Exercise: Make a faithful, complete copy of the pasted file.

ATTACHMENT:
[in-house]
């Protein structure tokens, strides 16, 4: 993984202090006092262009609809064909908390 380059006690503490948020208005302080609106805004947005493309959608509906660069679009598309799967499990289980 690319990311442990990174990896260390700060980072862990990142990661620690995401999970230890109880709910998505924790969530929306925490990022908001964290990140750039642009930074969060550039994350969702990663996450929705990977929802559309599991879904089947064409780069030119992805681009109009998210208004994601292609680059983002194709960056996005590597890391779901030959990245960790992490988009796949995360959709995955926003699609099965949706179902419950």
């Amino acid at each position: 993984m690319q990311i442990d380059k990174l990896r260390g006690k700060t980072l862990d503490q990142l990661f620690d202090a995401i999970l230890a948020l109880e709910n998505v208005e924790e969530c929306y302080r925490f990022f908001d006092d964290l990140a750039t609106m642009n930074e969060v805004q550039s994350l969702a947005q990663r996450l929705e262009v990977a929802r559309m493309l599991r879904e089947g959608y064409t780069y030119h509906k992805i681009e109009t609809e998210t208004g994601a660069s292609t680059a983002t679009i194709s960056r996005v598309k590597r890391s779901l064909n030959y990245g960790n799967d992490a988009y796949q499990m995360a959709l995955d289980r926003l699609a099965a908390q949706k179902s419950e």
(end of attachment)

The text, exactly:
[in-house]
């Protein structure tokens, strides 16, 4: 993984202090006092262009609809064909908390 380059006690503490948020208005302080609106805004947005493309959608509906660069679009598309799967499990289980 690319990311442990990174990896260390700060980072862990990142990661620690995401999970230890109880709910998505924790969530929306925490990022908001964290990140750039642009930074969060550039994350969702990663996450929705990977929802559309599991879904089947064409780069030119992805681009109009998210208004994601292609680059983002194709960056996005590597890391779901030959990245960790992490988009796949995360959709995955926003699609099965949706179902419950």
């Amino acid at each position: 993984m690319q990311i442990d380059k990174l990896r260390g006690k700060t980072l862990d503490q990142l990661f620690d202090a995401i999970l230890a948020l109880e709910n998505v208005e924790e969530c929306y302080r925490f990022f908001d006092d964290l990140a750039t609106m642009n930074e969060v805004q550039s994350l969702a947005q990663r996450l929705e262009v990977a929802r559309m493309l599991r879904e089947g959608y064409t780069y030119h509906k992805i681009e109009t609809e998210t208004g994601a660069s292609t680059a983002t679009i194709s960056r996005v598309k590597r890391s779901l064909n030959y990245g960790n799967d992490a988009y796949q499990m995360a959709l995955d289980r926003l699609a099965a908390q949706k179902s419950e």